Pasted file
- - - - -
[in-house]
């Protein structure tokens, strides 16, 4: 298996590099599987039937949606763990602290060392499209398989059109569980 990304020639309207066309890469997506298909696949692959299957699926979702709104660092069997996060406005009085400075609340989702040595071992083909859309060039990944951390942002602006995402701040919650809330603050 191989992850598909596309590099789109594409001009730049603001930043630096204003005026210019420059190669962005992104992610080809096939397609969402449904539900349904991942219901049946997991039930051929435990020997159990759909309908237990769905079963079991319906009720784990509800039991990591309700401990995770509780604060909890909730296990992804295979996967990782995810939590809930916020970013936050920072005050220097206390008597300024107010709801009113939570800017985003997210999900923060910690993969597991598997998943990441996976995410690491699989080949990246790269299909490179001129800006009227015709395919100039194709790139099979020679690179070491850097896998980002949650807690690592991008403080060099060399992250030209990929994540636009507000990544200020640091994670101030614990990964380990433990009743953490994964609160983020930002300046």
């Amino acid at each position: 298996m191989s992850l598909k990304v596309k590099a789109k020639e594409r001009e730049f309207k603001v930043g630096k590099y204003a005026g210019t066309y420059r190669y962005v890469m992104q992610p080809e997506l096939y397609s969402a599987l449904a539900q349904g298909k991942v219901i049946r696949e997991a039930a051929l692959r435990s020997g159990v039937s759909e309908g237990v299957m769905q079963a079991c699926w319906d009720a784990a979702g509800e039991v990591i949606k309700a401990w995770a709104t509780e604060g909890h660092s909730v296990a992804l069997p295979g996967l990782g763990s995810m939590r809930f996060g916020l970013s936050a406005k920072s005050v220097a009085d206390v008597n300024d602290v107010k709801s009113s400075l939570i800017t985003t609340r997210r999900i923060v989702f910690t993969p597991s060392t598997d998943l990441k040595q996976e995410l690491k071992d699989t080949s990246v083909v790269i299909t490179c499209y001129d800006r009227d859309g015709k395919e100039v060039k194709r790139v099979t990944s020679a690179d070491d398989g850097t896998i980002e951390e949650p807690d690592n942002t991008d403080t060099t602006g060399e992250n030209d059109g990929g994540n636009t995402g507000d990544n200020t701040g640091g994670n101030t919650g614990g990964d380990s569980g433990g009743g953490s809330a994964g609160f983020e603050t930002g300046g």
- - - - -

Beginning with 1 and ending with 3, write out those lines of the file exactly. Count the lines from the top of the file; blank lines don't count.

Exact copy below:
[in-house]
């Protein structure tokens, strides 16, 4: 298996590099599987039937949606763990602290060392499209398989059109569980 990304020639309207066309890469997506298909696949692959299957699926979702709104660092069997996060406005009085400075609340989702040595071992083909859309060039990944951390942002602006995402701040919650809330603050 191989992850598909596309590099789109594409001009730049603001930043630096204003005026210019420059190669962005992104992610080809096939397609969402449904539900349904991942219901049946997991039930051929435990020997159990759909309908237990769905079963079991319906009720784990509800039991990591309700401990995770509780604060909890909730296990992804295979996967990782995810939590809930916020970013936050920072005050220097206390008597300024107010709801009113939570800017985003997210999900923060910690993969597991598997998943990441996976995410690491699989080949990246790269299909490179001129800006009227015709395919100039194709790139099979020679690179070491850097896998980002949650807690690592991008403080060099060399992250030209990929994540636009507000990544200020640091994670101030614990990964380990433990009743953490994964609160983020930002300046």
């Amino acid at each position: 298996m191989s992850l598909k990304v596309k590099a789109k020639e594409r001009e730049f309207k603001v930043g630096k590099y204003a005026g210019t066309y420059r190669y962005v890469m992104q992610p080809e997506l096939y397609s969402a599987l449904a539900q349904g298909k991942v219901i049946r696949e997991a039930a051929l692959r435990s020997g159990v039937s759909e309908g237990v299957m769905q079963a079991c699926w319906d009720a784990a979702g509800e039991v990591i949606k309700a401990w995770a709104t509780e604060g909890h660092s909730v296990a992804l069997p295979g996967l990782g763990s995810m939590r809930f996060g916020l970013s936050a406005k920072s005050v220097a009085d206390v008597n300024d602290v107010k709801s009113s400075l939570i800017t985003t609340r997210r999900i923060v989702f910690t993969p597991s060392t598997d998943l990441k040595q996976e995410l690491k071992d699989t080949s990246v083909v790269i299909t490179c499209y001129d800006r009227d859309g015709k395919e100039v060039k194709r790139v099979t990944s020679a690179d070491d398989g850097t896998i980002e951390e949650p807690d690592n942002t991008d403080t060099t602006g060399e992250n030209d059109g990929g994540n636009t995402g507000d990544n200020t701040g640091g994670n101030t919650g614990g990964d380990s569980g433990g009743g953490s809330a994964g609160f983020e603050t930002g300046g």